Our sages (Pirkei Avot 5:6) say “Ten things were created just prior to the first Shabbat eve..Some also include…as well as the original tongs, for tongs are made with tongs.” Indeed, unlike copper and bronze tools which are melted and cast, glowing hot iron has to be hammered and forged. And to do that you need iron tongs (copper and bronze would melt) to hold the glowing hot iron. So where did the first iron tongs come from?
You may be surprised to learn there are iron objects dating way back to 2,000 years before the Iron Age. How is that possible? Meteorites were recognized as one source of this metal, but the scientific community couldn’t determine whether they accounted for most or simply a few of the Bronze Age iron artifacts.
Now Albert Jambon has demonstrated that all iron used during the Bronze Age was always meteoric. His work is published in the December 2017 issue of the Journal of Archaeological Science.
The Iron Age began in Anatolia and the Caucasus around 1,200 BCE. But nearly 2,000 years earlier, many cultures were already fashioning objects out of iron. These items were extremely rare; and always greatly treasured. Iron ore abounds on the Earth’s surface. So what made these artifacts so valuable?
Initial research had shown that some were made with iron from meteorites, which led scientists to wonder how many others were. Albert Jambon gathered the available data and conducted his own nondestructive chemical analyses of samples using a portable X-ray fluorescence spectrometer. His collection of iron artifacts includes beads from Gerzeh (Egypt, −3200 BCE); a dagger from Alaca Höyük (Turkey, −2500 BCE); a pendant from Umm el-Marra (Syria, −2300 BCE); an axe from Ugarit (Syria, −1400 BCE) and several others from the Shang dynasty civilization (China, −1400 BCE); and the dagger, bracelet, and headrest of Tutankhamen (Egypt, −1350 BCE).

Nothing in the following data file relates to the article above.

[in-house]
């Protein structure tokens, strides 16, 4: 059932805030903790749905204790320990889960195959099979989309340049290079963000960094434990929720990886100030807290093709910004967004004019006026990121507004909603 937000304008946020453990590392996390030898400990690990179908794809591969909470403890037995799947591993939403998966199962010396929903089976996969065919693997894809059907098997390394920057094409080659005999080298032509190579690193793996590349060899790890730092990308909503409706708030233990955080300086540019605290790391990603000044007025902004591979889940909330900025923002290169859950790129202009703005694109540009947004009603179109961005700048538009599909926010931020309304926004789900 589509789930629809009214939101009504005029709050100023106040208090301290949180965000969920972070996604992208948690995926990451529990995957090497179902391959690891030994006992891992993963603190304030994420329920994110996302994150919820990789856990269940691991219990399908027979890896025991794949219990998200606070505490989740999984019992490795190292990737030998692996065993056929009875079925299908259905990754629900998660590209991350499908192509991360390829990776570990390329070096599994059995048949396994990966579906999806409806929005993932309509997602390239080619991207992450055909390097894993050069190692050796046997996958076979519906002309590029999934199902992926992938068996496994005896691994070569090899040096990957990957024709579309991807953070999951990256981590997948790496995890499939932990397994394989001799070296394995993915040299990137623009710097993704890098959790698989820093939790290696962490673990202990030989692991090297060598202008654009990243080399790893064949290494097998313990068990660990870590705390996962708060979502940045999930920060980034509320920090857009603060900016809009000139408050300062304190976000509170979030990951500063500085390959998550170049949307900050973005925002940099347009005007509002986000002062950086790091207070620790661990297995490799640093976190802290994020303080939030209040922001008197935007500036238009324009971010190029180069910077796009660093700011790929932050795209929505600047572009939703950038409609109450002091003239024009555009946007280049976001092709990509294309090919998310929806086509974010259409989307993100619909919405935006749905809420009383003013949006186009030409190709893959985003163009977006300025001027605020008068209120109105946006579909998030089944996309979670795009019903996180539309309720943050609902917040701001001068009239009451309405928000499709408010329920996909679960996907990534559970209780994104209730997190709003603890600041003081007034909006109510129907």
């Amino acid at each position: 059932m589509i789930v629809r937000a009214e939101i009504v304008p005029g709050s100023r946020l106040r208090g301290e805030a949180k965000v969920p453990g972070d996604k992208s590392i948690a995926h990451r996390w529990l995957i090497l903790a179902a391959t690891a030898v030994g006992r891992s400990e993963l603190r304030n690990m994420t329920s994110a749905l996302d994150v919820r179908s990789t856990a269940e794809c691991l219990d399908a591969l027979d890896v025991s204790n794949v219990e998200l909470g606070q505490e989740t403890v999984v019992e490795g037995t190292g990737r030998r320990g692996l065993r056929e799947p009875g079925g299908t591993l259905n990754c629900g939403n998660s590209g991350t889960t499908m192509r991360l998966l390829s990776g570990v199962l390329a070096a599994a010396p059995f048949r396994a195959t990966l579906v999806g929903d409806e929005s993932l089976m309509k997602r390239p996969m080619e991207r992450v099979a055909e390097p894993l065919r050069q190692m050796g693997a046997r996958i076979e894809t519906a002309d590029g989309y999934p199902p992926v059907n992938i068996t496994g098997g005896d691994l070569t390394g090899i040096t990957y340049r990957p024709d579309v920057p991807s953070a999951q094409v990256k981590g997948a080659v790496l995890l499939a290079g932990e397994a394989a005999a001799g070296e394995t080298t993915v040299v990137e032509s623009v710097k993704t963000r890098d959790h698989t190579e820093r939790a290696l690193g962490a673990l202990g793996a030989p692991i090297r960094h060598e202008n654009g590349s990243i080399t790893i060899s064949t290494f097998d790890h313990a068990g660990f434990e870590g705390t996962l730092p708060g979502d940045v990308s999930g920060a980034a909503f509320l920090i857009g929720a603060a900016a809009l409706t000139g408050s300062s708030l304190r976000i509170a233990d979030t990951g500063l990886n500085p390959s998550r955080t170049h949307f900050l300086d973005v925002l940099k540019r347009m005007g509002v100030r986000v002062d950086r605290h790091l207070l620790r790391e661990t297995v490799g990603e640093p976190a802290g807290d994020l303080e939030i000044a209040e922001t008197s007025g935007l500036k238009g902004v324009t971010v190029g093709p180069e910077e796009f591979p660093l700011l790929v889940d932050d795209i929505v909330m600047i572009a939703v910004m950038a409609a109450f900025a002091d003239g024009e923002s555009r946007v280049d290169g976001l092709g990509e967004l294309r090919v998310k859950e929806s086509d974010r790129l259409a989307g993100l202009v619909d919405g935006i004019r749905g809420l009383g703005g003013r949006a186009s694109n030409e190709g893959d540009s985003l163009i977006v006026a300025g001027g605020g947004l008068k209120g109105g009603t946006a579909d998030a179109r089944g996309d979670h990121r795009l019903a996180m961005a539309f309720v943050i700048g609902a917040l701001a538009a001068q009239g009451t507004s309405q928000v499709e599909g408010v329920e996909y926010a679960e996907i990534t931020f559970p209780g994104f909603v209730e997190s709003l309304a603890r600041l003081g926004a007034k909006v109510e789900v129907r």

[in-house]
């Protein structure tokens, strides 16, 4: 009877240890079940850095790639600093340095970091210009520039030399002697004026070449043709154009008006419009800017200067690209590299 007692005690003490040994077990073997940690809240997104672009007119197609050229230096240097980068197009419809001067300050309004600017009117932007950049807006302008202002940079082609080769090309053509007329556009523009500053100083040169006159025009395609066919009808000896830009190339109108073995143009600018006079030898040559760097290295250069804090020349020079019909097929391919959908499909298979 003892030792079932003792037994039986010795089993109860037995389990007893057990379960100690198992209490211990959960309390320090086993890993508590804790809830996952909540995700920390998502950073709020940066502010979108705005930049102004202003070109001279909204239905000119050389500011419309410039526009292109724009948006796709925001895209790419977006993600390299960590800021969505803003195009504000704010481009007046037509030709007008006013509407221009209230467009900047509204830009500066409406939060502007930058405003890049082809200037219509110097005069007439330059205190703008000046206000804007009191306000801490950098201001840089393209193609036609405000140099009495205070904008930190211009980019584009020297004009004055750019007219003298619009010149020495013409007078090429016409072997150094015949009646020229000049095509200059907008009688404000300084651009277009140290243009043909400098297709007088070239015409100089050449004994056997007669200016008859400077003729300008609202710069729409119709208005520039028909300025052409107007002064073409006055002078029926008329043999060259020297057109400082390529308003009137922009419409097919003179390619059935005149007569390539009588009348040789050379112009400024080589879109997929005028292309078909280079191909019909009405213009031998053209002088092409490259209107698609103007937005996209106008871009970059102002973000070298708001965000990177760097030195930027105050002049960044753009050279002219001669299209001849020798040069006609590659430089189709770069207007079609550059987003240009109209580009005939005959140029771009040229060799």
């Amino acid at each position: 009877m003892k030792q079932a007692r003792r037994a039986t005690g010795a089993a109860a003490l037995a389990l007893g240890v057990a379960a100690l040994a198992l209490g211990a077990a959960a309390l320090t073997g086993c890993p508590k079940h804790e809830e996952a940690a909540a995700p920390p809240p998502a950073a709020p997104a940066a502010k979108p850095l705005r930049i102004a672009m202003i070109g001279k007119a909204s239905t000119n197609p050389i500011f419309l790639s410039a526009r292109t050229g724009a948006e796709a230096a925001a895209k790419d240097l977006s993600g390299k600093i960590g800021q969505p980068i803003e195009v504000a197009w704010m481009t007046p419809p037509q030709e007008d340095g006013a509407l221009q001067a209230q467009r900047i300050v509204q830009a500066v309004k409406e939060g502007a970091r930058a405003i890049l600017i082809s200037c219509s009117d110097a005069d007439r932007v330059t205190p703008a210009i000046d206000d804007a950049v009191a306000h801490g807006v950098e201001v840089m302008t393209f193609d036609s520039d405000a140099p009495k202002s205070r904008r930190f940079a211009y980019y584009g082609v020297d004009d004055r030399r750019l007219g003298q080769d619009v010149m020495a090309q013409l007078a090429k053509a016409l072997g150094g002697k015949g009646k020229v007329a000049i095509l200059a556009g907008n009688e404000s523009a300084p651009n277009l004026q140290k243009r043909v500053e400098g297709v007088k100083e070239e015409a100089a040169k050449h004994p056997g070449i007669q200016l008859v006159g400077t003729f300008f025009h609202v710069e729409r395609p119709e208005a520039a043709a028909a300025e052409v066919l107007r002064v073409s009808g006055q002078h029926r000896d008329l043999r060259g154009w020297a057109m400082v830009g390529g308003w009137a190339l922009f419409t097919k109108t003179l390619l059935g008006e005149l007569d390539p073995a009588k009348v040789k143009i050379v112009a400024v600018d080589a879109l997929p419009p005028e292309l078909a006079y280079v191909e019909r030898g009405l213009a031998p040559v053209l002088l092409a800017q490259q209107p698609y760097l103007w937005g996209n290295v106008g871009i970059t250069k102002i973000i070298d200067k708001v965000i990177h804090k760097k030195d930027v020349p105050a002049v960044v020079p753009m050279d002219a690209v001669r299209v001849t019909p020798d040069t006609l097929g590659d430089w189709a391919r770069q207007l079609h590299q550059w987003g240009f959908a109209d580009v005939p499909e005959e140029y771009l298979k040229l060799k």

His analyses revealed that each of these Bronze Age artifacts was made with heaven sent meteoric iron. When large celestial bodies like our planet are forming, nearly all nickel slowly siniks towards the molten iron core. Thus, it is extremely rare to find nickel on the Earth’s surface. However, some meteorites are created when celestial bodies are shattered. If these meteorites are composed of core material, they mostly contain iron with high levels of nickel and cobalt.
This characteristic makes it possible to identify the source of iron. Meteoric iron is also already in a metal state, ready for use, which explains why it went into all Bronze Age iron artifacts. In contrast, the iron compounds in terrestrial ores must first undergo the process of reduction, which removes bound oxygen to yield the desired metal.
This is the basis of smelting in furnaces, a breakthrough that marked the beginning of the Iron Age which started after 2,000 years of using heaven sent iron. With tongs and smelting, Iron Age cultures could forge rare extraterrestrial metal and then use terrestrial iron ores, which were far more abundant and easier to procure.